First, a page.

Attached is an awesome article about How to Beat the Patriots by Michael Lombardi from theringer.com. It has some awesome information in here for not only coaches, but leaders in any area. Enjoy.
Hall of Fame coach Bill Walsh always wanted his assistants to play talented rookies in September knowing full well that the mistakes they made in September would help refine their habits by November and December, when mistake-free football is essential.
And this executive — an analytically inclined type — could care less how many titles the Patriots had won; his data did not support the value Belichick placed on the kicking game. And you know what? The value isn’t in the data; it lies in the culture. Building a team’s toughness and quality of execution can’t always be quantitatively measured.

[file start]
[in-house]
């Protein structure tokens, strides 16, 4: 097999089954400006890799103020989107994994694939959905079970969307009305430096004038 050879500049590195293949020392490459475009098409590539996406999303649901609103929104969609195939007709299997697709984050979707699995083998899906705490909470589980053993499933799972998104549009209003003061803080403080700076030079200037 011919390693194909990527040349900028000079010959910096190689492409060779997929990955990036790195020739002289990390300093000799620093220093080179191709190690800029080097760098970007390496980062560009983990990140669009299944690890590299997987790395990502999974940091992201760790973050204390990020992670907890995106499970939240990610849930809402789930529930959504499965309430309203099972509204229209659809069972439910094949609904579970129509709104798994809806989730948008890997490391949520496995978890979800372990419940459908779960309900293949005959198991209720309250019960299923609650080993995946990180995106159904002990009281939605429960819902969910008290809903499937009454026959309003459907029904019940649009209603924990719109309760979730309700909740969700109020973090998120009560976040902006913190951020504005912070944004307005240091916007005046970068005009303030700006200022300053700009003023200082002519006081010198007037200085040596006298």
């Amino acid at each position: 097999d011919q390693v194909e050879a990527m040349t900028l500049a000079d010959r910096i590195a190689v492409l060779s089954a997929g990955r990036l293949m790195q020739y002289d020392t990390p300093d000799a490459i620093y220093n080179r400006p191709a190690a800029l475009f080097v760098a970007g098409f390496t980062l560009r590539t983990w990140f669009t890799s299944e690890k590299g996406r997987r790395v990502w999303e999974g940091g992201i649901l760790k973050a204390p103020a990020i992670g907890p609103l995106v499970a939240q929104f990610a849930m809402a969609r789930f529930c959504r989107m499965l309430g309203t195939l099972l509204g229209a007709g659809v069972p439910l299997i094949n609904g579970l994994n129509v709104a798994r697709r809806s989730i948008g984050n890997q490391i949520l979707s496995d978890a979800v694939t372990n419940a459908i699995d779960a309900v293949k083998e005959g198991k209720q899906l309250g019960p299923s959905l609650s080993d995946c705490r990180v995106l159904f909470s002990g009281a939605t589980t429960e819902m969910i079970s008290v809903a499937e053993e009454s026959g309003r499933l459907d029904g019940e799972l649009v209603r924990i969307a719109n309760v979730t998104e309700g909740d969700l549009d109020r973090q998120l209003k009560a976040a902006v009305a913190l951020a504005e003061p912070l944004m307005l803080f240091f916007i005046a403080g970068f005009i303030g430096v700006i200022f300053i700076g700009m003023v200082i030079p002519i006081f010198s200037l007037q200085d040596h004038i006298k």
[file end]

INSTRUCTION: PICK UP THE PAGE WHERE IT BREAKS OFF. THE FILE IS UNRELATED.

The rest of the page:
In A Connecticut Yankee in King Arthur’s Court, Mark Twain wrote, “The best swordsman in the world doesn’t need to fear the second best swordsman in the world; no, the person for him to be afraid of is some ignorant antagonist who has never had a sword in his hand before; he doesn’t do the thing he ought to do, and so the expert isn’t prepared for him.”
The only play that matters is the next play, and that play will require 100 percent dedication and concentration.